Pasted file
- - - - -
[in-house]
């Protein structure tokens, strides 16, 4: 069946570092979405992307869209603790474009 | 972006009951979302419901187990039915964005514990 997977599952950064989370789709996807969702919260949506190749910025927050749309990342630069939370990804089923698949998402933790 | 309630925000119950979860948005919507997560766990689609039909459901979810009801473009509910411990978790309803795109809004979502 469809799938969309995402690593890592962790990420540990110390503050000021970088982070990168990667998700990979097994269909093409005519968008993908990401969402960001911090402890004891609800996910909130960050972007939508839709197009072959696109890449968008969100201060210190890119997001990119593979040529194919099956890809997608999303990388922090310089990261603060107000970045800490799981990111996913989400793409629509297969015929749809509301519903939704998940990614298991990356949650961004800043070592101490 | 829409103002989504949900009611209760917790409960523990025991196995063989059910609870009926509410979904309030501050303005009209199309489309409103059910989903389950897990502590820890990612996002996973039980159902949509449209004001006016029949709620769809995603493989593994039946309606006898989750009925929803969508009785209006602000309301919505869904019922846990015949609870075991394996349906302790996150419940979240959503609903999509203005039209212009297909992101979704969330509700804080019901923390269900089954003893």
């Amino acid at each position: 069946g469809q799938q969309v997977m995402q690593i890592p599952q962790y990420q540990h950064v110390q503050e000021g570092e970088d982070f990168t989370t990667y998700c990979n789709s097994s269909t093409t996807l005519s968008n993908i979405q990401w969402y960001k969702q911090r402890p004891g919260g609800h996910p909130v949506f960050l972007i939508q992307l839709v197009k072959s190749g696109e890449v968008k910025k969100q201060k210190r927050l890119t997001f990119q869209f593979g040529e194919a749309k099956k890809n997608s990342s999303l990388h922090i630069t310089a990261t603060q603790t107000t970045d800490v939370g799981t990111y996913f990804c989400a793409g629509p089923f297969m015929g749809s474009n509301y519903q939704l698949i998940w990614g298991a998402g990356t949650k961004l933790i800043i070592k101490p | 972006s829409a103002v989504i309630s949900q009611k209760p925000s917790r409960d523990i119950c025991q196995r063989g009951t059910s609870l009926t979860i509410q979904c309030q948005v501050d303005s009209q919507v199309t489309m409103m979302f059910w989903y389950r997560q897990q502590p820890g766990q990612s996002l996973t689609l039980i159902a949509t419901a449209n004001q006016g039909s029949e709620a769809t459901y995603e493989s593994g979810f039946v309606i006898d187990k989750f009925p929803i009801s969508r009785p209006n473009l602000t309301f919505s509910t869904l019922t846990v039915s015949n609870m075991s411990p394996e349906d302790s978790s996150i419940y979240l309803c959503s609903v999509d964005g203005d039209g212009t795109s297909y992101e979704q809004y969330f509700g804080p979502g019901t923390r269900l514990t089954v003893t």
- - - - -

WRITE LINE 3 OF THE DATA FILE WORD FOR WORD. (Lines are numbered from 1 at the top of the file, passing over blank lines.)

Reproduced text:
């Amino acid at each position: 069946g469809q799938q969309v997977m995402q690593i890592p599952q962790y990420q540990h950064v110390q503050e000021g570092e970088d982070f990168t989370t990667y998700c990979n789709s097994s269909t093409t996807l005519s968008n993908i979405q990401w969402y960001k969702q911090r402890p004891g919260g609800h996910p909130v949506f960050l972007i939508q992307l839709v197009k072959s190749g696109e890449v968008k910025k969100q201060k210190r927050l890119t997001f990119q869209f593979g040529e194919a749309k099956k890809n997608s990342s999303l990388h922090i630069t310089a990261t603060q603790t107000t970045d800490v939370g799981t990111y996913f990804c989400a793409g629509p089923f297969m015929g749809s474009n509301y519903q939704l698949i998940w990614g298991a998402g990356t949650k961004l933790i800043i070592k101490p | 972006s829409a103002v989504i309630s949900q009611k209760p925000s917790r409960d523990i119950c025991q196995r063989g009951t059910s609870l009926t979860i509410q979904c309030q948005v501050d303005s009209q919507v199309t489309m409103m979302f059910w989903y389950r997560q897990q502590p820890g766990q990612s996002l996973t689609l039980i159902a949509t419901a449209n004001q006016g039909s029949e709620a769809t459901y995603e493989s593994g979810f039946v309606i006898d187990k989750f009925p929803i009801s969508r009785p209006n473009l602000t309301f919505s509910t869904l019922t846990v039915s015949n609870m075991s411990p394996e349906d302790s978790s996150i419940y979240l309803c959503s609903v999509d964005g203005d039209g212009t795109s297909y992101e979704q809004y969330f509700g804080p979502g019901t923390r269900l514990t089954v003893t």